Yes, you could claim workers’ comp if you’re injured during work travel. First, you must suffer an injury or illness during the course and scope of your employment. Then, the company that employs you must carry workers’ compensation insurance.
Getting hurt or sick while traveling for work could involve any number of scenarios, and some might include nuances and circumstances that make it challenging to determine if you qualify for worker’s comp benefits. Thus, if you are unsure if you have a valid claim, you can consult a Waxahachie workers’ compensation lawyer to advise you of your legal options and next steps.
How Texas Law Defines ‘Course and Scope of Employment’ for Work-Related Injuries
The term “course and scope of employment” is an essential consideration as you consider filing a workers’ compensation claim for an injury or illness you sustained while traveling for work.
Texas Labor Code § 401.011(12) defines “course and scope of employment” as:
- An activity that “has to do with and originates in the work, business, trade, or profession of the employer.”
- Something an employee performs “while engaged in or about the furtherance of the affairs or business of the employer.”
Generally, these two elements make clear that if you perform activities that benefit your employer, the injuries you suffered while doing them will likely qualify for a workers’ compensation claim.
The law also clearly states that activity conducted on an employer’s premises or at other locations falls under the course and scope of employment. However, the term does not apply to transportation employees use for work travel unless certain conditions apply.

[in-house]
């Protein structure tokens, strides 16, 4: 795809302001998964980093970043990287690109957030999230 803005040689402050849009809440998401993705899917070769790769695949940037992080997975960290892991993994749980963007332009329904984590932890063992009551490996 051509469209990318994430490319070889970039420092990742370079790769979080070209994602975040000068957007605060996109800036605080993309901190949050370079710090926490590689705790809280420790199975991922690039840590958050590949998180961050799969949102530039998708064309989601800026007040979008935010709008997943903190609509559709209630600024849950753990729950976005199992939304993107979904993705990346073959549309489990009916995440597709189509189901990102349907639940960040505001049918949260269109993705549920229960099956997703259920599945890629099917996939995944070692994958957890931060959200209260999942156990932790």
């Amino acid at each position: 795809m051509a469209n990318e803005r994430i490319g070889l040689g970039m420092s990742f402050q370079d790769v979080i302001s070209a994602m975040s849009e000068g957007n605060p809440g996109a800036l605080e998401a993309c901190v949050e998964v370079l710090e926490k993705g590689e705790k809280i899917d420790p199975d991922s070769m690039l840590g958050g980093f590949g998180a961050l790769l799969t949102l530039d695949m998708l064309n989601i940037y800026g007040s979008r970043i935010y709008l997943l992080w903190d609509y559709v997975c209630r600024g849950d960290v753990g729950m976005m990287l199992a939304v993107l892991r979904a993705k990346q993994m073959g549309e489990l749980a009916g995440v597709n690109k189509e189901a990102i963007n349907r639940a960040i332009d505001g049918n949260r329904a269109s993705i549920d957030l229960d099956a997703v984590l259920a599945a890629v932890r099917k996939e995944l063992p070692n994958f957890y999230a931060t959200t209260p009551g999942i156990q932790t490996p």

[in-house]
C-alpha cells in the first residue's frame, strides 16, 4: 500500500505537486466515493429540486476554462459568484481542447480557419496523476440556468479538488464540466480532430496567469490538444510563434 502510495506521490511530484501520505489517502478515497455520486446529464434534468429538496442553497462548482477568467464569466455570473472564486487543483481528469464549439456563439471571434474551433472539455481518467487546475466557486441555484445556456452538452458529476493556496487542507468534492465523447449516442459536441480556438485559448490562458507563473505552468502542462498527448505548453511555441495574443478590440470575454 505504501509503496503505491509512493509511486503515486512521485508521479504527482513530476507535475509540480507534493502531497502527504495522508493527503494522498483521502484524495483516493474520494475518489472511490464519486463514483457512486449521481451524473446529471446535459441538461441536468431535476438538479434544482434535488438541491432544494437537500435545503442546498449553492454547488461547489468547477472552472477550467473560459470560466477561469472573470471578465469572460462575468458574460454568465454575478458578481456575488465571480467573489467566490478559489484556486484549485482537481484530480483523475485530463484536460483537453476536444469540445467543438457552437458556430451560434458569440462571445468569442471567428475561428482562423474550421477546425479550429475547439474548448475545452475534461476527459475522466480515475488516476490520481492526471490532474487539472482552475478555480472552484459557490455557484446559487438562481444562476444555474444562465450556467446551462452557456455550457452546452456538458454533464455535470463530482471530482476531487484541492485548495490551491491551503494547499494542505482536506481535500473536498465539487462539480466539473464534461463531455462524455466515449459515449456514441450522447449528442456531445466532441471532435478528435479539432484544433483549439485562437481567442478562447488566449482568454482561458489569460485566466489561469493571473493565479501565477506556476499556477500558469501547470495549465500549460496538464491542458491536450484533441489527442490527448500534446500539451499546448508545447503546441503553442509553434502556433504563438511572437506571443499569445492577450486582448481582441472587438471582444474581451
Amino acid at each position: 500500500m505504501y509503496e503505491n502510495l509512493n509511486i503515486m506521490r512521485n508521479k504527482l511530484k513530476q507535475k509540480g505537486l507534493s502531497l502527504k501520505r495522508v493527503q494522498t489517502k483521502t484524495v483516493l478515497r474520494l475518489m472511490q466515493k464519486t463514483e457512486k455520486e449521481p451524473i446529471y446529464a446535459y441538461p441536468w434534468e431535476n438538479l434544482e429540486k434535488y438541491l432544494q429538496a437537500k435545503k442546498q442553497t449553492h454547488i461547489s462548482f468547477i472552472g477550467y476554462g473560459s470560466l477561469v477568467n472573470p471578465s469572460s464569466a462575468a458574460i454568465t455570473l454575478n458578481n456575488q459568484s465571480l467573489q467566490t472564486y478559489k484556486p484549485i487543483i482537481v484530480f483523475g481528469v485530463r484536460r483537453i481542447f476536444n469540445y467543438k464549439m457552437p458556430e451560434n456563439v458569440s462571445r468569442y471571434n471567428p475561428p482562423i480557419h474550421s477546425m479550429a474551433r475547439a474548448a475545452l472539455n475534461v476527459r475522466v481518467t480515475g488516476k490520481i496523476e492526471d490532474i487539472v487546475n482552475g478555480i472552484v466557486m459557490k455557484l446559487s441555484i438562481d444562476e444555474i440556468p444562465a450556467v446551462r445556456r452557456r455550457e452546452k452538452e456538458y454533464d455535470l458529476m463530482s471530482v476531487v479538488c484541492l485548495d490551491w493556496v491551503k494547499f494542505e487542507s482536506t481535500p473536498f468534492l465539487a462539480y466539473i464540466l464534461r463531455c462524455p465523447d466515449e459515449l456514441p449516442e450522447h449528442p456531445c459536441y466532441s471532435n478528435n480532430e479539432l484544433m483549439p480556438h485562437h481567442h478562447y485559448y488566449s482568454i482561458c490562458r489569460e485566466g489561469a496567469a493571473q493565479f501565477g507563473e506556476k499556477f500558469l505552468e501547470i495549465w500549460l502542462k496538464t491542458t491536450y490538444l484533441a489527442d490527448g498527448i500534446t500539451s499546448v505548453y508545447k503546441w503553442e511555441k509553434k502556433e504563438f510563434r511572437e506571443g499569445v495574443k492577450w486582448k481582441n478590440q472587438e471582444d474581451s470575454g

The ‘Coming and Going Rule’
Texas Labor Code § 401.011(12)(A) is known as the “coming and going rule.” It defines the elements that must be present for an employee’s transportation to fall under the “course and scope of employment” category. These elements are as follows:
- The employer provides transportation as part of the employee’s employment contract (e.g., a company vehicle).
- The employer pays for the transportation the employee uses.
- The employer controls the means of transportation the employee uses.
- The employer directs the employee to proceed from place to place as part of their employment.
This last point is called the “special mission exception.” An example would be if your employer asked you to run a work-related errand when you suffered an injury.
The ‘Dual Purpose Doctrine’
Texas Labor Code § 401.011(12)(B) is referred to as the “dual purpose doctrine.” Under this section, you could claim an injury or illness that occurs during business travel that also includes “personal or private affairs of the employee” unless:
- The trip would have happened even if there had been no furtherance of the employee’s personal or private affairs, and
- The trip would not have occurred if the employer had not had affairs or business furthered by the travel.
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Proving Your Injury or Illness Originated During Your Employment
To file a claim for workers’ compensation for an injury or illness you suffered while traveling on business, you must prove the injury or illness: